Suitably the method for manufacturing a foodstuff may comprise (or consist of) admixing a baked product obtainable by a method or use of the invention with at least one foodstuff ingredient. Suitably the method for manufacturing a foodstuff may comprise (or consist of) admixing a baked product of the invention with at least one foodstuff ingredient.

Thus there is provided a foodstuff obtainable by a method for manufacturing a foodstuff according to the invention.

The term "foodstuff" as used herein means a substance which is suitable for human and/or animal consumption (suitably for human consumption). Suitably, the term "foodstuff" as used herein may mean a foodstuff in a form which is ready for consumption. Alternatively or in addition, however, the term foodstuff as used herein may mean one or more food materials which are used in the preparation of a foodstuff. By way of example only, the term foodstuff encompasses both baked goods produced from dough as well as the dough used in the preparation of said baked goods.

In one embodiment the foodstuff as defined above may be a baked product (e.g. bakery products), (suitably including breads, sweet dough products, laminated dough products, muffins and doughnuts). In one embodiment the foodstuff may be a dough product or a baked product, such as a bread, a fried product, a snack, or snack items such as pretzels.

Suitably the foodstuff may be a baked product. The baked product may be one or more selected from the group consisting of: breads, sweet dough products, laminated doughs, muffins and doughnuts

Preferably the baked product may be a bread. In some embodiments the foodstuff may be subjected to one or more further step such as slicing, packaging or combinations thereof.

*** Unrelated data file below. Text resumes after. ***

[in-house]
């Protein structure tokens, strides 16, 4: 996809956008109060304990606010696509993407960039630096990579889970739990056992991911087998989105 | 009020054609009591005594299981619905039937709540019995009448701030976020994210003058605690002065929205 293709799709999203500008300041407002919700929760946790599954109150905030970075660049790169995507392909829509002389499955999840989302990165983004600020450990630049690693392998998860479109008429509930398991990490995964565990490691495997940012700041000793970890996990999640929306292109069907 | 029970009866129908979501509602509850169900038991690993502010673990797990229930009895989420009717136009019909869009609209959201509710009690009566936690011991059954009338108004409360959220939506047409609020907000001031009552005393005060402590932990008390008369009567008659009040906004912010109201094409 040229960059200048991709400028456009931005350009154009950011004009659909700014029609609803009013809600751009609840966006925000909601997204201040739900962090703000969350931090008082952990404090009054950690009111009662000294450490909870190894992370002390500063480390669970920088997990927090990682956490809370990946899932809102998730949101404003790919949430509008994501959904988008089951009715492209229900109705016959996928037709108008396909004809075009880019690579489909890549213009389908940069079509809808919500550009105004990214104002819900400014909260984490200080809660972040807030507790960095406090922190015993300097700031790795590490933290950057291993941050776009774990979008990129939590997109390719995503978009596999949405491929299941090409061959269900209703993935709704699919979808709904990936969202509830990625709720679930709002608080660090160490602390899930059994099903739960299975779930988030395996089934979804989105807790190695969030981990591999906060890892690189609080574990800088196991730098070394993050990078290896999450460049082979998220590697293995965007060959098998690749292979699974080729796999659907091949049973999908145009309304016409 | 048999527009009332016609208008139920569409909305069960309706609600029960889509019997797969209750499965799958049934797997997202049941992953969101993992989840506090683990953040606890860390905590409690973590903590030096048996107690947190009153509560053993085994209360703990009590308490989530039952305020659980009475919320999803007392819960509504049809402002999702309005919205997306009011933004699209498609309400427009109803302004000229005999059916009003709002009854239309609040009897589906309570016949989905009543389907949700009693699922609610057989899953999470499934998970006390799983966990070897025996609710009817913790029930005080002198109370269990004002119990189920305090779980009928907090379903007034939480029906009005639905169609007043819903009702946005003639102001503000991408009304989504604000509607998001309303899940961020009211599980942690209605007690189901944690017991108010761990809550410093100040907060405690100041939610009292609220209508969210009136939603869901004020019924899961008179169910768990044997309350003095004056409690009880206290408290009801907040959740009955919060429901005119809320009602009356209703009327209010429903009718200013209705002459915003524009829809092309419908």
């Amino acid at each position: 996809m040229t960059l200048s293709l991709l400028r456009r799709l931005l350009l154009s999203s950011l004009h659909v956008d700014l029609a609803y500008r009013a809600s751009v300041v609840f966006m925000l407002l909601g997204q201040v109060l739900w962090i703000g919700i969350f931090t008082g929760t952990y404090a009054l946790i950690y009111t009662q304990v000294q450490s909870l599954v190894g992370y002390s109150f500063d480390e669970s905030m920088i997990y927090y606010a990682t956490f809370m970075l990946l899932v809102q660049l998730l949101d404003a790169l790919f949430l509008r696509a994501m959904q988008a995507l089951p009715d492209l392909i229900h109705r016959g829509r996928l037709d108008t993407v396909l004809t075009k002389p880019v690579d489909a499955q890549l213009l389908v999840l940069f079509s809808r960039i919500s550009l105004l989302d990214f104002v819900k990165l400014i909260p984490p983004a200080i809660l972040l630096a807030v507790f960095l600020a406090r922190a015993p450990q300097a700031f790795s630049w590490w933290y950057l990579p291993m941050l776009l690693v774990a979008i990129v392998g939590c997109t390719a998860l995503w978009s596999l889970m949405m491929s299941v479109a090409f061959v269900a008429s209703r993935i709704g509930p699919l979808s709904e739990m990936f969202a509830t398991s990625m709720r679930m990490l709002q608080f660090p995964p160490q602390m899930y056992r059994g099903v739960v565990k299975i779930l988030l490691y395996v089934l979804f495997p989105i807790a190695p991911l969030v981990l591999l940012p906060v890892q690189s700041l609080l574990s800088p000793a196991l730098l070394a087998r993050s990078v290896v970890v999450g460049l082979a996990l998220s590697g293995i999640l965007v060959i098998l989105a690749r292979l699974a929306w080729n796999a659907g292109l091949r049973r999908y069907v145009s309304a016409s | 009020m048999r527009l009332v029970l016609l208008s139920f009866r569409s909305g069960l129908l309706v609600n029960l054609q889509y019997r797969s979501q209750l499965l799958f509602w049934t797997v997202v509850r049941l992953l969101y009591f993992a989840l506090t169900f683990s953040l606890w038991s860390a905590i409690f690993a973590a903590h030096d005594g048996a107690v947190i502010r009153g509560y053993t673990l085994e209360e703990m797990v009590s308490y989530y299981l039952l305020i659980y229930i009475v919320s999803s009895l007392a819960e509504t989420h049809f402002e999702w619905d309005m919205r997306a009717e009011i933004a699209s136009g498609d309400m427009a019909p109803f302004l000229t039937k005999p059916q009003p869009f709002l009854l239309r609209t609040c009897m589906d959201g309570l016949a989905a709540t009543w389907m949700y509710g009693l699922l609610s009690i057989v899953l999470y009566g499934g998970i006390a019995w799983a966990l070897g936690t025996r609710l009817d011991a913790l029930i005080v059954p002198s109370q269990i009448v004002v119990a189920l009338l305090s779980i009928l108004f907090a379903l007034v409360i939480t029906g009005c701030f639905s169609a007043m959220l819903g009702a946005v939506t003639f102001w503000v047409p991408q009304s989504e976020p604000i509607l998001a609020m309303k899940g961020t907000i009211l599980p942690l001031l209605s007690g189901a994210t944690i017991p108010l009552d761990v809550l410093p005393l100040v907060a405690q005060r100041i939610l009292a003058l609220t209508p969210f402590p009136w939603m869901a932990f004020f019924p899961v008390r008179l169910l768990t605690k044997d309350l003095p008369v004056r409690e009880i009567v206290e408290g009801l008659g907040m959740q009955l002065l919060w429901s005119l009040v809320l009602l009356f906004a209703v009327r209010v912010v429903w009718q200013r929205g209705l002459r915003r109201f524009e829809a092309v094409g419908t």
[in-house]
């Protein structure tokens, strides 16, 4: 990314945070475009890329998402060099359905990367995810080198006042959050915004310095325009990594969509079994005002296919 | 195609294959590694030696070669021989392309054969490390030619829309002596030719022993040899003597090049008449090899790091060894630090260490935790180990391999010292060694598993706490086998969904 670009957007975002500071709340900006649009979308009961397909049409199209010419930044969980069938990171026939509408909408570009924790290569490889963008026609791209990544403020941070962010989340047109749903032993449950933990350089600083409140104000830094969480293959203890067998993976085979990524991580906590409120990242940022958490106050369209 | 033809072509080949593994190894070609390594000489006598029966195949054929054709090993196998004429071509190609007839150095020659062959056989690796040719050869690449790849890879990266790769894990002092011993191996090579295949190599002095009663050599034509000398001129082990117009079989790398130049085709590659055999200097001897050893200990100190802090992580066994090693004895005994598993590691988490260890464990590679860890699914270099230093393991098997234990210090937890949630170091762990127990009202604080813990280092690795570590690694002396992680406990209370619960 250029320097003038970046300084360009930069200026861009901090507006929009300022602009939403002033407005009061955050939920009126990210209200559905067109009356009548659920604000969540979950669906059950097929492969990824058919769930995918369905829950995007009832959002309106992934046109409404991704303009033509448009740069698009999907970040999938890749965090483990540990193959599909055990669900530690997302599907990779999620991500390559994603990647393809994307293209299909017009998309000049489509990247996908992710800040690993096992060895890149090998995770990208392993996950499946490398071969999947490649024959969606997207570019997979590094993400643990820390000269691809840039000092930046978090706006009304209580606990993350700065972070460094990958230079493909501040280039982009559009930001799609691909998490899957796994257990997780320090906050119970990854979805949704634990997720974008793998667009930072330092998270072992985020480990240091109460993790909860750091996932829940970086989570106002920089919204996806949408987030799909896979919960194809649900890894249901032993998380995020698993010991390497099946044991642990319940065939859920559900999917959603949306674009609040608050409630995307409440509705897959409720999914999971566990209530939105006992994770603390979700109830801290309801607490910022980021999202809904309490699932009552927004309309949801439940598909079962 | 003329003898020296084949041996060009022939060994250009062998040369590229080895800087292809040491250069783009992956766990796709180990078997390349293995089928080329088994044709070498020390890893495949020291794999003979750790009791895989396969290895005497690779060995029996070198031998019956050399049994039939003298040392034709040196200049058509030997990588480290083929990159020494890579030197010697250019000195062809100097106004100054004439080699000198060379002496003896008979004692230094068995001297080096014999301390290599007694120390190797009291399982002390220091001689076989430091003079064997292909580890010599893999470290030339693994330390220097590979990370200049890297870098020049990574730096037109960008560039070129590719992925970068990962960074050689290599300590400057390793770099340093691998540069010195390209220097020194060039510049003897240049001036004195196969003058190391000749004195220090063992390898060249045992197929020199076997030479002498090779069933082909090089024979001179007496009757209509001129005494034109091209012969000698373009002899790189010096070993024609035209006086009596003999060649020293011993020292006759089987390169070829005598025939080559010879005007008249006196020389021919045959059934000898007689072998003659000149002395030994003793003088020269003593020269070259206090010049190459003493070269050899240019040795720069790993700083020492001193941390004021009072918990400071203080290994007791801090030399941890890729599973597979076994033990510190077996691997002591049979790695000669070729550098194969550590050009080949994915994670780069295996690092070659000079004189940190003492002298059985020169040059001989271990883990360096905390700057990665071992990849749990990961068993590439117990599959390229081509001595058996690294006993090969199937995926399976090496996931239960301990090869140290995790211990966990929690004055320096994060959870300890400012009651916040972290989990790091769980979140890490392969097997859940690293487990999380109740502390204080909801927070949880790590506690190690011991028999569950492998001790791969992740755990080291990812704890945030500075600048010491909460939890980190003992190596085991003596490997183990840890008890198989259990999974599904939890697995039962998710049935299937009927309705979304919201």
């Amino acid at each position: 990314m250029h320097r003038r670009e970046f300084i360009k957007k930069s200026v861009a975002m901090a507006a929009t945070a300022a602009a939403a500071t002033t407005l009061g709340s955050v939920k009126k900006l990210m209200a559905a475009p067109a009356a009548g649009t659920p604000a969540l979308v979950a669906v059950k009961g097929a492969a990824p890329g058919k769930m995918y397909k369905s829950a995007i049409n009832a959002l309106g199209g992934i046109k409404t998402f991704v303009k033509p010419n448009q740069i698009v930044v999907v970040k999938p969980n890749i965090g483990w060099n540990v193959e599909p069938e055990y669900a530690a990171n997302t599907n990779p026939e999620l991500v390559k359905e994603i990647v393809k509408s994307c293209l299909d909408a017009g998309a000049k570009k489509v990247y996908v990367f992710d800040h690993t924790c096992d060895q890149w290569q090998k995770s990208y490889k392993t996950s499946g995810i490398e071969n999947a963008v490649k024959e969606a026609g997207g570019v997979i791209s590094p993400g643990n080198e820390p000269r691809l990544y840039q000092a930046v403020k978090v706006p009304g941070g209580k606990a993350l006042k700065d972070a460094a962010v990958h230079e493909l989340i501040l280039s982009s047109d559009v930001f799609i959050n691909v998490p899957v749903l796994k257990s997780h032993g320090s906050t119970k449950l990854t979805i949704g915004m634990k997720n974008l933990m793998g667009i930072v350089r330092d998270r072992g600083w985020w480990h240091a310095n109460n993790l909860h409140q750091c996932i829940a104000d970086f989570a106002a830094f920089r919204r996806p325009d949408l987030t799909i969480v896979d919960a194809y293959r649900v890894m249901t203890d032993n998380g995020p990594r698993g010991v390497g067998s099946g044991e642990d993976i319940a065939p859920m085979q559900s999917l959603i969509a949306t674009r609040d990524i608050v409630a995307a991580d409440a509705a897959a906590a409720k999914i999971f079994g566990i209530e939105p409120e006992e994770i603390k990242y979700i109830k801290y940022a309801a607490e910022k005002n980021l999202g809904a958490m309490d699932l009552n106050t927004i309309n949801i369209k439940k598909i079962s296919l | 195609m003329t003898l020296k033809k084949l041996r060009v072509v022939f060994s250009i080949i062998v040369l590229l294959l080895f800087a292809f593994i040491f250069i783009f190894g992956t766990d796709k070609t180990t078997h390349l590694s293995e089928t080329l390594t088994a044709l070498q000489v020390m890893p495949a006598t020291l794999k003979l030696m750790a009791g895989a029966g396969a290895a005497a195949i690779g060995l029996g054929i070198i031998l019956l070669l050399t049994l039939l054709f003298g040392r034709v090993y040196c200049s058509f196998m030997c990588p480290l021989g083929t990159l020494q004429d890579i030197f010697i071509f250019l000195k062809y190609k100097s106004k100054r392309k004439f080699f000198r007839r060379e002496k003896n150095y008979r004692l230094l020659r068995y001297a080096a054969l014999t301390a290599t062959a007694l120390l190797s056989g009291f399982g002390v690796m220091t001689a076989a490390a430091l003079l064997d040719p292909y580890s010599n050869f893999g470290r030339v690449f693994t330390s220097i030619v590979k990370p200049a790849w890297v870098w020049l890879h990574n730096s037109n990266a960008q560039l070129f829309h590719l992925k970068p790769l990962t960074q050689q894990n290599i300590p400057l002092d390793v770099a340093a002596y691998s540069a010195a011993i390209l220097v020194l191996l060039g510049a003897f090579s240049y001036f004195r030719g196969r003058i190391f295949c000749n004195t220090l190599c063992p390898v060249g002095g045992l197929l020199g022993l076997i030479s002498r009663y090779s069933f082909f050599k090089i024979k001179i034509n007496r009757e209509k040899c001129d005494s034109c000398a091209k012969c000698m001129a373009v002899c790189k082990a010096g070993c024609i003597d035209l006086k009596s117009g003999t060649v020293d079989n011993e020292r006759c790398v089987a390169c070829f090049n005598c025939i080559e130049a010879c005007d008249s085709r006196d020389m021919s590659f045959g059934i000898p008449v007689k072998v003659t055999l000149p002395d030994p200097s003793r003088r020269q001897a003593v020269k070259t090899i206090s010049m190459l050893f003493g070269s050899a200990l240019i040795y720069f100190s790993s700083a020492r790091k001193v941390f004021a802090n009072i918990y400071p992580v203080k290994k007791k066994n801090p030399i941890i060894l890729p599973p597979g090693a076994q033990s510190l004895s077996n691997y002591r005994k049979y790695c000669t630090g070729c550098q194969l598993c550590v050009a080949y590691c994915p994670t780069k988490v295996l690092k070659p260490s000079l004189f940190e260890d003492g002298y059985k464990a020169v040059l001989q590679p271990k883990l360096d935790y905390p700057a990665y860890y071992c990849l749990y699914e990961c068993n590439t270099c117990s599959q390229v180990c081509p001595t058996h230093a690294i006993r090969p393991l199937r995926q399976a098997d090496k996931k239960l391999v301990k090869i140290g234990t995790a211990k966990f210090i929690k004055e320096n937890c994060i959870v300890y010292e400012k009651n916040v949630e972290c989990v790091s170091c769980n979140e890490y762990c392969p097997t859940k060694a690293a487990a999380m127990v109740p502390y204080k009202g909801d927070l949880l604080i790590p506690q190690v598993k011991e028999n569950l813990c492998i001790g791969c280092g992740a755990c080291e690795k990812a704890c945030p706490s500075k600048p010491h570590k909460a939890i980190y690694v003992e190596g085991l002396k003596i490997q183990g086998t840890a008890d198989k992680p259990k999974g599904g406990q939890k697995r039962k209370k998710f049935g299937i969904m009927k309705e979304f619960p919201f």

In one aspect there is provided a method for producing dough comprising:

providing a batter from a fermented dough;

fermenting the batter; and

admixing the fermented batter with at least flour to form a manufactured dough. In a related aspect there is provided use of an admixture comprising a fermented batter derived from a batter from a fermented dough and at least flour, the admixture forming a manufactured dough for: minimising waste in dough manufacture; the manufacture of a dough having an improved baking performance and/or improved organoleptic properties and/or texture; reducing the additives necessary in the dough manufacture and/or baking process; and/or for improving mould free shelf life of a baked product or combinations thereof. In another related aspect there is provided a manufactured dough obtainable by a foregoing aspect.

In a further aspect there is provided a baked product obtainable by a method or use of a foregoing aspect.

In another aspect there is provided a method for manufacturing a foodstuff comprising admixing a manufactured dough obtainable from a method or use according to any preceding aspect; a manufactured dough of a preceding aspect; a baked product obtainable by a preceding aspect; or a baked product of a preceding aspect with at least one foodstuff ingredient. There is also provided a foodstuff obtainable from the method of manufacture.